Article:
The Sultan's Palace is the home of the Sultan, Jasmine, and most recently Aladdin. The palace appears in all Aladdin related media. The design is loosely based on the Taj Mahal, which is located in India.
The palace is located in the center of Agrabah, and can be seen from anywhere in the town. The palace itself is surrounded by high walls, with a main gate granting entrance. A small area on the wall is outfitted for the Sultan to make speeches and announcements to the people. When Jafar assumes control of Agrabah for a while, he orders the Genie to move the Palace to a high mountain near the city.
The Palace itself is mostly white in color, with golden domed roofs. There are multiple towers of varying sizes. Inside, there are various rooms that are used by the Sultan and his family. Outside, in the area between the walls and the building itself is a large garden, as well as a fountain.
Places of Interest
Throne Room: Where the Sultan governs Agrabah from day to day. In the center point is a large throne shaped like an elephant, though it changes to a cobra during Jafar's short reign.
Jafar's Lair: A hidden area of the palace, where Jafar does most of his plotting. It includes the various instruments he uses in his sorcery. It can be assumed that it's now guest quarters. It's behind the walls of Jafar's room.
Jafar's Room: Where Jafar gets some rest and use from the opium hookah he has. Jafar's lair is behind of the wall of this place. This room is very spacious, has red walls, and it's very dark.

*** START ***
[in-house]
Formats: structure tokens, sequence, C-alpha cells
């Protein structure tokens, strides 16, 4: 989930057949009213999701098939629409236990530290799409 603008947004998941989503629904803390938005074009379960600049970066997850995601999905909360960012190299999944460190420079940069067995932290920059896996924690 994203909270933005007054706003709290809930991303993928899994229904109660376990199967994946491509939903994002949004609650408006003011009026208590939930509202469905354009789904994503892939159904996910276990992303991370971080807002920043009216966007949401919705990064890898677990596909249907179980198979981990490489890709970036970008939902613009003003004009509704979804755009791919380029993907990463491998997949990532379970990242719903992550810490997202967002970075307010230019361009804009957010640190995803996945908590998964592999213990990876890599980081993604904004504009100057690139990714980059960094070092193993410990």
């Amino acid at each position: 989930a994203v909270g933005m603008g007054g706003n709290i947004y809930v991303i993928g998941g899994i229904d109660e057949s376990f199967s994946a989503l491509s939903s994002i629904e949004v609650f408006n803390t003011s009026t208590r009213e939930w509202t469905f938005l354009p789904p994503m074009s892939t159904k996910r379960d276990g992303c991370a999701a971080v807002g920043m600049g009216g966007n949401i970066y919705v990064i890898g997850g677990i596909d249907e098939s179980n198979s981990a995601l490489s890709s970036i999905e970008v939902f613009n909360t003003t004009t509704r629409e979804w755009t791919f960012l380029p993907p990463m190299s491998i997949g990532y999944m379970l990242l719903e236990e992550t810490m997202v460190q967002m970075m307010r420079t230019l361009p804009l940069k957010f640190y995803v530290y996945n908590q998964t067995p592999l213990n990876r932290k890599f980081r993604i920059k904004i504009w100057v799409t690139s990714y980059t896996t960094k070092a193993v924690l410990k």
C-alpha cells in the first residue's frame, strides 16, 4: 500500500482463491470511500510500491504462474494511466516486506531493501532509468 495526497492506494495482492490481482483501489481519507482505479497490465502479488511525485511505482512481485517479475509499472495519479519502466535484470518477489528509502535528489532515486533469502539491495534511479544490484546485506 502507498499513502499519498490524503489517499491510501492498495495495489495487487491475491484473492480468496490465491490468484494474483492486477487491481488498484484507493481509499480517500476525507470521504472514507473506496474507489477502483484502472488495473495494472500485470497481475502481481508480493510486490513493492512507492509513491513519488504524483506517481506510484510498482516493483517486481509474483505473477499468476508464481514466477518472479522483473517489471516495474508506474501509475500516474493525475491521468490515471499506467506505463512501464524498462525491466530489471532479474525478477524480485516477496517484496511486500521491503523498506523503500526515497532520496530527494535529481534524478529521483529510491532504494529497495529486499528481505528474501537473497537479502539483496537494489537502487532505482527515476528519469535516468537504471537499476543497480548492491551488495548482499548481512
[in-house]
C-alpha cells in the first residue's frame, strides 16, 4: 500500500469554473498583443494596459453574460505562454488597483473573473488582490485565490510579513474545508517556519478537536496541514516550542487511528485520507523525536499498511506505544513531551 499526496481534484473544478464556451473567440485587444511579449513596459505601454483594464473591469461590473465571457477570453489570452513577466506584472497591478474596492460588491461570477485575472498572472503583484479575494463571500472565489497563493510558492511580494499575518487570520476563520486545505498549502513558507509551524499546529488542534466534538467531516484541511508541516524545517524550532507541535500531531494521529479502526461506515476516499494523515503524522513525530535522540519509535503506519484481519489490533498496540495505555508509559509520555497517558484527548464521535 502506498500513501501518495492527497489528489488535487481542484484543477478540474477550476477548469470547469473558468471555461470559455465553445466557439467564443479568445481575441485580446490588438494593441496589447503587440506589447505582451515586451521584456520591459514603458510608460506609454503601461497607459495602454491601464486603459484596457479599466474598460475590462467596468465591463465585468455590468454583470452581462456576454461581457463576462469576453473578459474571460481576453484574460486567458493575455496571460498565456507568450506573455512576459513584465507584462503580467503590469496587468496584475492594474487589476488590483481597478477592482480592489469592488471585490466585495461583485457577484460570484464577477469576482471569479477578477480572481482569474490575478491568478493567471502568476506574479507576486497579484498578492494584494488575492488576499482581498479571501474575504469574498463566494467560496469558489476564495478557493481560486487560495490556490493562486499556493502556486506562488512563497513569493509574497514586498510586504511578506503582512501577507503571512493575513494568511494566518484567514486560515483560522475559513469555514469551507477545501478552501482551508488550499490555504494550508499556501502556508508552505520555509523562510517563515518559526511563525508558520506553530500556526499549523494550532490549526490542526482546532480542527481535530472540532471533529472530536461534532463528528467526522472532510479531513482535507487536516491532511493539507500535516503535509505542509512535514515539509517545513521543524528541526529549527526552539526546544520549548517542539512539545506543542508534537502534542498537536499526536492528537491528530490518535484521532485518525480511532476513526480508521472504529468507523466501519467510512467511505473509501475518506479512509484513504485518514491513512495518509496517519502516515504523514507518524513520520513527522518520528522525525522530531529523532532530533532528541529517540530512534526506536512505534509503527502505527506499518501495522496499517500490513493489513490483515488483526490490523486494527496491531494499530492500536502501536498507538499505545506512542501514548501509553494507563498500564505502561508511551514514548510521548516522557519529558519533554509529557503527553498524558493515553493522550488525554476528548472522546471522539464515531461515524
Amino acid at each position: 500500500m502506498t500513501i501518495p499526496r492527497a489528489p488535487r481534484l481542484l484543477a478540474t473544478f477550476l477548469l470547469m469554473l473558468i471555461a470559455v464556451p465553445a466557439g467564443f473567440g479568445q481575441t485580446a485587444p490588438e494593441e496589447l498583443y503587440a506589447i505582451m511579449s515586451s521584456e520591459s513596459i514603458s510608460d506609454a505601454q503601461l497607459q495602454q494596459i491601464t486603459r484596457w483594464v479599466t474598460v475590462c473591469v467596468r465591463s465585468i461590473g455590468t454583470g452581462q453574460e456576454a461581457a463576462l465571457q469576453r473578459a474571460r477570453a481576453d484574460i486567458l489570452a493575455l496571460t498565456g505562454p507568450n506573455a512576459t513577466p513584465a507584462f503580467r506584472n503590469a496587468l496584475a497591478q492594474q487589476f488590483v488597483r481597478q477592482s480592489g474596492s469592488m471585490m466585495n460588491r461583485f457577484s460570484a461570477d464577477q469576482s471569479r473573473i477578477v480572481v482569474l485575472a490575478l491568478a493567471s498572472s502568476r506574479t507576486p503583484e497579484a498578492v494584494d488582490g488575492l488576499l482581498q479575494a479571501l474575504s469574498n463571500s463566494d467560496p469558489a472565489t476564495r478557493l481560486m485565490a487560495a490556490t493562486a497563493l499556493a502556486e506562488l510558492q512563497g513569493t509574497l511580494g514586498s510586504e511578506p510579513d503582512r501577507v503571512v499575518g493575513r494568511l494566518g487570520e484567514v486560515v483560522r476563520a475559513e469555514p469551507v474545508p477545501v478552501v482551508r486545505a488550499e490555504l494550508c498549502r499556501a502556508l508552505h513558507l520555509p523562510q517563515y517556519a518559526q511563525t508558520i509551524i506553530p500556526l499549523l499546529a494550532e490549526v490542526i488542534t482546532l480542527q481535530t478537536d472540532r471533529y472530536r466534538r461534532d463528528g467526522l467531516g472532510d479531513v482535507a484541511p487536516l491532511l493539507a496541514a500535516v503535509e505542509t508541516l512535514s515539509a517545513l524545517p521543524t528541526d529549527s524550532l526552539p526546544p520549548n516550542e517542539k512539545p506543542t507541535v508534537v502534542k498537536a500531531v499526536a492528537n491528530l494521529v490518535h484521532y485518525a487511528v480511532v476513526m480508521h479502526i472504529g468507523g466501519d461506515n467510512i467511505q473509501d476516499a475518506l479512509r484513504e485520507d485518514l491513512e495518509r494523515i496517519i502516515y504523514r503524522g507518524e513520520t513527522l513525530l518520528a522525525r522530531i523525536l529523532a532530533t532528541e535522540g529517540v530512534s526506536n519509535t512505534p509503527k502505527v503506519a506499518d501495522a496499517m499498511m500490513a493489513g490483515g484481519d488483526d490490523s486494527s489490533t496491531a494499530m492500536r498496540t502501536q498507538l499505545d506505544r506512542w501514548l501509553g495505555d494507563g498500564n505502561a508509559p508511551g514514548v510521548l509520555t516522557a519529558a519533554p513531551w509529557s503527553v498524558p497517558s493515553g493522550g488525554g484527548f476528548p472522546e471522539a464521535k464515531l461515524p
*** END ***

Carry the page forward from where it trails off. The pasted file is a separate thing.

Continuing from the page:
Dungeon: Where prisoners are held. A disguised Jafar meets Aladdin here to convince the boy to enter the Cave of Wonders.
Jasmine's Room: The personal quarters of Princess Jasmine. The room opens up to a large balcony.
Garden: Where Jasmine usually spends time with Rajah. It is surrounded by large walls and also works as a back entry way into the palace. There are doves and a large fountain.
Toy Room/Storage Room: Where the Sultan keeps various things, including a model of Agrabah.
The palace serves as a major setting in all Aladdin films as well as the TV series. In Aladdin, Jasmine considers the palace to be something of a prison, as she at first tires of her life as a princess. Meanwhile, Aladdin dreams of living there. Later in the film, Jafar has the Genie move the palace to a nearby mountain overlooking the city (as he wanted to "rule on high"), though it is restored to its original location at the end of the film. In The Return of Jafar and Aladdin (TV series), it shows that Aladdin doesn't live in the palace, but he regularly visits it. In Aladdin and the King of Thieves, the palace serves as the site of Aladdin and Jasmine's wedding.